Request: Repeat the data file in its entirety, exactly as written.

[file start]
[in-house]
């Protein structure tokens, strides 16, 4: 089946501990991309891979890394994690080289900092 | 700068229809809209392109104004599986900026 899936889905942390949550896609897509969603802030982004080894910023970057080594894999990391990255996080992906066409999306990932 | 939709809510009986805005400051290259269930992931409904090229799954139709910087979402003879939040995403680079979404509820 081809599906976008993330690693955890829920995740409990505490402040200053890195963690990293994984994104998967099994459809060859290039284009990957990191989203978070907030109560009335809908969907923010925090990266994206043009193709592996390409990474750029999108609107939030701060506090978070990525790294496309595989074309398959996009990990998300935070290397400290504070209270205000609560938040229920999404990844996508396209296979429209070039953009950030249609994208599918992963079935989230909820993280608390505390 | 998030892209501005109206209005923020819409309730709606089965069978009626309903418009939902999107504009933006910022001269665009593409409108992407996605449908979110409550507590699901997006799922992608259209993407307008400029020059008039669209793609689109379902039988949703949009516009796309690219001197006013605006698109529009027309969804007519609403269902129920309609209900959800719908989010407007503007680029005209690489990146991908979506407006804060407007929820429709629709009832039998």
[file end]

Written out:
[in-house]
């Protein structure tokens, strides 16, 4: 089946501990991309891979890394994690080289900092 | 700068229809809209392109104004599986900026 899936889905942390949550896609897509969603802030982004080894910023970057080594894999990391990255996080992906066409999306990932 | 939709809510009986805005400051290259269930992931409904090229799954139709910087979402003879939040995403680079979404509820 081809599906976008993330690693955890829920995740409990505490402040200053890195963690990293994984994104998967099994459809060859290039284009990957990191989203978070907030109560009335809908969907923010925090990266994206043009193709592996390409990474750029999108609107939030701060506090978070990525790294496309595989074309398959996009990990998300935070290397400290504070209270205000609560938040229920999404990844996508396209296979429209070039953009950030249609994208599918992963079935989230909820993280608390505390 | 998030892209501005109206209005923020819409309730709606089965069978009626309903418009939902999107504009933006910022001269665009593409409108992407996605449908979110409550507590699901997006799922992608259209993407307008400029020059008039669209793609689109379902039988949703949009516009796309690219001197006013605006698109529009027309969804007519609403269902129920309609209900959800719908989010407007503007680029005209690489990146991908979506407006804060407007929820429709629709009832039998």